At Thursday, December 23, 2010 4:06:00 PM, Blogger Sarah Jensen said...

Now, now...be nice!

 
At Thursday, December 23, 2010 5:30:00 PM, Anonymous KA9VSZ said...

"Creamy complexion"? Ugh. I was looking forward to a nice supper. I'm not hungry now. Thanks, Matt G, I needed to lose weight anyway. :)

WV trebo What de tree do in de wind

 
At Thursday, December 23, 2010 11:02:00 PM, Blogger Old NFO said...

I'd bet he's going to be broke before the end of the year... And Tam is correct as far as I'm concerned...

 
At Saturday, December 25, 2010 5:46:00 PM, Blogger Brigid said...

Off topic - but have a very merry Christmas.

 
At Monday, December 27, 2010 3:41:00 PM, Anonymous Alan J. said...

Let's assume that he's reasonably competent with money or gets some good advice. That said, if he buys a $150K house,a $25K car, and spends around $25K on other stuff, then he'll have at least $400K to invest. At 6%, which is a safe and moderate return on a mix of quality stocks, bonds, mutuals, CDs, and T-bills, then he'll have $24K a year to live on. Not a fortune, but enough to pay the bills if he's careful. I hope that he's smart enough to get and keep a day job, because living on only $2K a month won't last through many girlfriends, big nights out with the boys, or paying for a fancy new car every time that he wants one. If he had any good sense, I'd recommend that he skip buying a house, rent a nice apartment, and get a useful degree or skill so he can re-start his career plans. Otherwise he'll be broke again in about 10 years.

 
At Monday, December 27, 2010 8:17:00 PM, Blogger Don said...

The best advice I've heard about windfalls like this is research-based. Researchers found that the conventional wisdom is true and people unused to wealth would tend to go through even very large windfalls very quickly because they had no experience managing money in large amounts.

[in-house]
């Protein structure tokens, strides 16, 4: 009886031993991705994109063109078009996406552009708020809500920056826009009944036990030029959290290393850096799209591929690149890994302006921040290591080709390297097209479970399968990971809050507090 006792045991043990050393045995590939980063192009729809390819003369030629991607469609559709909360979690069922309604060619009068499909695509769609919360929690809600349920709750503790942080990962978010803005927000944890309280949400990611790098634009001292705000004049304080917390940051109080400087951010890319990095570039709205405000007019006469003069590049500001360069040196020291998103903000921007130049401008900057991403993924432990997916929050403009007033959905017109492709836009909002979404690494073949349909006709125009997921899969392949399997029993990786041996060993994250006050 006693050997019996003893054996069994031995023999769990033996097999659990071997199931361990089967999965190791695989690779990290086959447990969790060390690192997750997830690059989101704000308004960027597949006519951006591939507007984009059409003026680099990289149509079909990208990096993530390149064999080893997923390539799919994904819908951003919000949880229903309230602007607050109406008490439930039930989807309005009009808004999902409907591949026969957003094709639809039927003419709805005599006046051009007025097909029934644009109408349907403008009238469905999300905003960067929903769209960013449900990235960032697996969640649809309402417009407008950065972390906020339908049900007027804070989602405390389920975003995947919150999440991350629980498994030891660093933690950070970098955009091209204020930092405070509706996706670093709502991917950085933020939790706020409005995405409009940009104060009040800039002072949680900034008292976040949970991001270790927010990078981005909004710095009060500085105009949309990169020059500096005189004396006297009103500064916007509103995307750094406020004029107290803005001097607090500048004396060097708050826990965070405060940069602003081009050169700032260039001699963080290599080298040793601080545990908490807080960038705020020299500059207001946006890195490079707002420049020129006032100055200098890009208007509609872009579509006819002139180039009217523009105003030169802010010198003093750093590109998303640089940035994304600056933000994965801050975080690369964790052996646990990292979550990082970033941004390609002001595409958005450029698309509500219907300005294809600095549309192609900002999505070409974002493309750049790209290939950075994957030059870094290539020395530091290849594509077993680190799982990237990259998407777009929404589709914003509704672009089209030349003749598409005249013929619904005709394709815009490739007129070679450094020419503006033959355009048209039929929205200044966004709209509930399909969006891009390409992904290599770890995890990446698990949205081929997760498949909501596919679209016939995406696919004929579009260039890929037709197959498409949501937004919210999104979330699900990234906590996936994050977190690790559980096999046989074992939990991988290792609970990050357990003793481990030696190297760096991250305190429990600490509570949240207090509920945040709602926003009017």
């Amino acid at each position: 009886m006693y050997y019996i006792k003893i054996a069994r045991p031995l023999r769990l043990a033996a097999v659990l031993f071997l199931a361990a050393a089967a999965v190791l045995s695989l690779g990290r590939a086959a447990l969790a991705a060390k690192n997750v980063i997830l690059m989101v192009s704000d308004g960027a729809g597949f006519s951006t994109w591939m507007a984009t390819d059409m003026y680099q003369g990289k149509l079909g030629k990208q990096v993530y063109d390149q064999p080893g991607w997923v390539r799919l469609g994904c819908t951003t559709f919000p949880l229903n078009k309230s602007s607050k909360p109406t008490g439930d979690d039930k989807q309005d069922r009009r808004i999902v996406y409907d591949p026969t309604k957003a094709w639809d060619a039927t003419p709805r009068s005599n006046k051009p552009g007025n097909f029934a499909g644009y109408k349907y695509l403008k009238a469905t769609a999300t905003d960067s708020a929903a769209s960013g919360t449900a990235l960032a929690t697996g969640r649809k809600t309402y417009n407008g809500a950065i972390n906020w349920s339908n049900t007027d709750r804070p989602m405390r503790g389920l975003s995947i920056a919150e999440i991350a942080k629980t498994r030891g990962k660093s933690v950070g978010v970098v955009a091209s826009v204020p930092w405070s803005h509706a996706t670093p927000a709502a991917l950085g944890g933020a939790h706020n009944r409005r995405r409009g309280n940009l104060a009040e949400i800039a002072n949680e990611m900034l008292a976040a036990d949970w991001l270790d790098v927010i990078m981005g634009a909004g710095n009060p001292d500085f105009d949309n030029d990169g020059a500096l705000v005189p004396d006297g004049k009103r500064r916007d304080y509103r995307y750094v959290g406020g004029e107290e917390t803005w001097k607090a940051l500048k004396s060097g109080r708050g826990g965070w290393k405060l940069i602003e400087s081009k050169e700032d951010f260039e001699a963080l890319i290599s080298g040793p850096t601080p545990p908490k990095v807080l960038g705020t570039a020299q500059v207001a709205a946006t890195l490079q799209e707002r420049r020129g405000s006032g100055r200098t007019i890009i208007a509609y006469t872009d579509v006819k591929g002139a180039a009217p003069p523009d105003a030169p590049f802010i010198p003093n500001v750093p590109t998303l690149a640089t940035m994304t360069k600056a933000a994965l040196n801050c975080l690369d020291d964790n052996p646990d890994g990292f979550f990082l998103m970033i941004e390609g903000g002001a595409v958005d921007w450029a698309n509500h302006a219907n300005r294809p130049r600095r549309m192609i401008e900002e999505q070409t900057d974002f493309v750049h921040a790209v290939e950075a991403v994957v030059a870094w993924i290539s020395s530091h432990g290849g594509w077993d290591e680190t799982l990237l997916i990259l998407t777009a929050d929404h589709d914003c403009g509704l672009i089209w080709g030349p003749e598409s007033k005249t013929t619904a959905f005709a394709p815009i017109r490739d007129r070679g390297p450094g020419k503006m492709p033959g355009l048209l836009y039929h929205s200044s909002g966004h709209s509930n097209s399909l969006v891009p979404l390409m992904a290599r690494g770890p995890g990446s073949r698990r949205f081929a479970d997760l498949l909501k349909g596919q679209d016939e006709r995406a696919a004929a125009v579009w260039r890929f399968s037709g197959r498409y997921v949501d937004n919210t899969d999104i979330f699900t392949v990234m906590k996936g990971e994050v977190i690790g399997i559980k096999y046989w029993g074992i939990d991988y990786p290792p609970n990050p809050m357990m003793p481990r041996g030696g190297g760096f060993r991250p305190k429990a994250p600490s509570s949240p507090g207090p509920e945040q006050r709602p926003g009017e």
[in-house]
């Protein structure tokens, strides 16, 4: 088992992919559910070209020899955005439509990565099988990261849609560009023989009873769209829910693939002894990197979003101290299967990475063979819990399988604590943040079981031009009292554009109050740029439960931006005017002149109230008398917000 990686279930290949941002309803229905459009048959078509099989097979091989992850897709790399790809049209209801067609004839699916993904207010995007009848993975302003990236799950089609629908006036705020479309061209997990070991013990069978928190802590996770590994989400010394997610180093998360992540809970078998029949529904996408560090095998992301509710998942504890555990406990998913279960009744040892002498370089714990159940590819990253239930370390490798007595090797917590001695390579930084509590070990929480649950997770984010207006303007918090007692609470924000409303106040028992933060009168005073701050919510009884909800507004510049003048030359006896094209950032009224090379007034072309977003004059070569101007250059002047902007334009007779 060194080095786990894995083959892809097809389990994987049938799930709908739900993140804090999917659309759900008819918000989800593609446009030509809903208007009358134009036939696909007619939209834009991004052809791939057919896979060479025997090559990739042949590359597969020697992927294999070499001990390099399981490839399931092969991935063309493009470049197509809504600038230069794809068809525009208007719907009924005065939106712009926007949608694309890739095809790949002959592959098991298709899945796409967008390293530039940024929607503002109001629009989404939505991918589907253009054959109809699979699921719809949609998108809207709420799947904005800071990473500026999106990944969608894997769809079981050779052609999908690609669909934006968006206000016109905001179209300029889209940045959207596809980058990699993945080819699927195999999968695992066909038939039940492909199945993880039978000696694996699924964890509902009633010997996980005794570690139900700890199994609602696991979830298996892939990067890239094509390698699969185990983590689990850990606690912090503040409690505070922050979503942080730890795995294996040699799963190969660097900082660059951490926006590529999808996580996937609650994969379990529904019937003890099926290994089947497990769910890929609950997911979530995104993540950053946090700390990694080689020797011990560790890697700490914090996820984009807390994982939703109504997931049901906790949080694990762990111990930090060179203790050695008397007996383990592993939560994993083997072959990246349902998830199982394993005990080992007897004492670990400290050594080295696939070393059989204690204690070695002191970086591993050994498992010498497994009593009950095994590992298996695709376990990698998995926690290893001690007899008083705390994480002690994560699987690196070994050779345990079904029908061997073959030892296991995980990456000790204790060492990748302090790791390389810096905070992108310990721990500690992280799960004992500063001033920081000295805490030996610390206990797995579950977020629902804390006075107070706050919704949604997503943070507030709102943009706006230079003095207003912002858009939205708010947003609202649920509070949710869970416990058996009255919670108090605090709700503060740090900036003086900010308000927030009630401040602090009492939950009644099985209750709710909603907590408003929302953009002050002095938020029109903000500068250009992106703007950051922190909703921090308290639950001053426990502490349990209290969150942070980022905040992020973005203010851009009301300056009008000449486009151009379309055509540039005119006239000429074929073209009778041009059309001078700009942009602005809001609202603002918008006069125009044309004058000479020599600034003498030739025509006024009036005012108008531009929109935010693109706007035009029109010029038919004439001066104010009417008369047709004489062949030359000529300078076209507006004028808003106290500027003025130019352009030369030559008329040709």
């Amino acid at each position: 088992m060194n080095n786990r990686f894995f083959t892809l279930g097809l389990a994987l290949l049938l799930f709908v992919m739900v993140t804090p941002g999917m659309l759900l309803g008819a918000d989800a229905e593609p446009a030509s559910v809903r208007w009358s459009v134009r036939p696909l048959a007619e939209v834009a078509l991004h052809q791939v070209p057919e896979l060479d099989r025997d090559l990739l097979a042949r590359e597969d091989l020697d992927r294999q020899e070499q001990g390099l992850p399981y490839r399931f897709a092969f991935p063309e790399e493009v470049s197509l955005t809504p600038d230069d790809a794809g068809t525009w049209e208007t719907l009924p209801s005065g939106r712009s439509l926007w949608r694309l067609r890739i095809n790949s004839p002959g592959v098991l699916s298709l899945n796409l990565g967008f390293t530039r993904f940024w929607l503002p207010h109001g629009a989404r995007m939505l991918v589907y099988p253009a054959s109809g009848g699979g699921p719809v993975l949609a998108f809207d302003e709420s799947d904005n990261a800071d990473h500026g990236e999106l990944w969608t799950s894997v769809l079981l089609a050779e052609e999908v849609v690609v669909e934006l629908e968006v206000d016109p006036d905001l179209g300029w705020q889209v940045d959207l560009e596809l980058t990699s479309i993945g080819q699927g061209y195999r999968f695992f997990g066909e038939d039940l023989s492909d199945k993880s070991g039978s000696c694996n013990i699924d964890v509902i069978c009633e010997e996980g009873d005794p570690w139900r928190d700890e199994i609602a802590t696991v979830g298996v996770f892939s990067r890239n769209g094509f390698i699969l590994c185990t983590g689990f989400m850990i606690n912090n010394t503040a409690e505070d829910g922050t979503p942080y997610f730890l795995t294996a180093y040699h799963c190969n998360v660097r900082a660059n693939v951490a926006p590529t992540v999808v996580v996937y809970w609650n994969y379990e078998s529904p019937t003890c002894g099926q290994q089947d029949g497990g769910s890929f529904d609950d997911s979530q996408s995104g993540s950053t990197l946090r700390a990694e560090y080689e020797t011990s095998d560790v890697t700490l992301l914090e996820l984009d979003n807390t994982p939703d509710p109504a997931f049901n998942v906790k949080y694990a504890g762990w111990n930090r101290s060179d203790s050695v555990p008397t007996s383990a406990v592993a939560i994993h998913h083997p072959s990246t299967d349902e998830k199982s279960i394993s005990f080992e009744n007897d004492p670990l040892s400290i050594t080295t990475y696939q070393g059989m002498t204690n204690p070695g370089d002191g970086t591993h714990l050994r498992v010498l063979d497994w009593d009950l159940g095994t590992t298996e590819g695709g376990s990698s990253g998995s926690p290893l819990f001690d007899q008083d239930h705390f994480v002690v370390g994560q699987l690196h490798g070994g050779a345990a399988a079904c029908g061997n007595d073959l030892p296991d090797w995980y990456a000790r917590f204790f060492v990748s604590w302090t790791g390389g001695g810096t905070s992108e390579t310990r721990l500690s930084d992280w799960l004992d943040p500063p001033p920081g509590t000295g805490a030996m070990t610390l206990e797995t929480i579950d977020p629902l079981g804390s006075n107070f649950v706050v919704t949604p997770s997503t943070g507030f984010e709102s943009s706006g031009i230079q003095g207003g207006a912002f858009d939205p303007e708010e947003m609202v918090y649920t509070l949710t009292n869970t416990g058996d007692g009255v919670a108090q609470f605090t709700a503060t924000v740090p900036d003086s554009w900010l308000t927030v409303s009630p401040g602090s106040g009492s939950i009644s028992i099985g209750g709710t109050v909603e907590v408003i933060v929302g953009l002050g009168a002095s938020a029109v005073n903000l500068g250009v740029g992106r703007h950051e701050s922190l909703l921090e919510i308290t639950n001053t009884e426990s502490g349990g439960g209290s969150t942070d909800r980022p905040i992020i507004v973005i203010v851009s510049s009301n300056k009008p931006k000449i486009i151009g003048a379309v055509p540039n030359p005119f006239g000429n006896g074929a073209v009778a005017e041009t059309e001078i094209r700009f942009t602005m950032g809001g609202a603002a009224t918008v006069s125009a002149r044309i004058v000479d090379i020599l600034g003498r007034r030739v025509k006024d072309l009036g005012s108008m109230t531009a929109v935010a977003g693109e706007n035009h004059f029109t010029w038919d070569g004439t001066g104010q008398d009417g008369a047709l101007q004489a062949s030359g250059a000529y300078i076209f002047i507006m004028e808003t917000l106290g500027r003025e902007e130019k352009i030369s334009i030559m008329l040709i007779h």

So their advice was to put the money aside in either savings or a very safe investment (yield matters less than safety here) for at least a year, making no lifestyle changes. Some advise blowing a small amount on something you've wanted for a long time first, but the bulk gets set aside while you take your time and figure out what to do.

I have a young friend who was paying the math tax at the ambulance station late one night with scratch-off tickets, and we were ribbing him, but he won $5000 on one of them. I know for sure, because I checked it twice for him. :D He'd been talking about saving up for a down payment on a house so he could move out of his mom's house.
Now it's less than a month later. The money is gone (but the taxes are paid, which is good) and he's got a couple of pieces of dive equipment and another front axle for his mud truck to show for it.

Most of my students tell me they don't need math or history (read: politics) because they're going to be NBA multi-millionaires and I'll just have to watch them on TV. I tell them that you can tell the NBA millionaires who know some math and a little about human nature because they're still millionaires a few years later.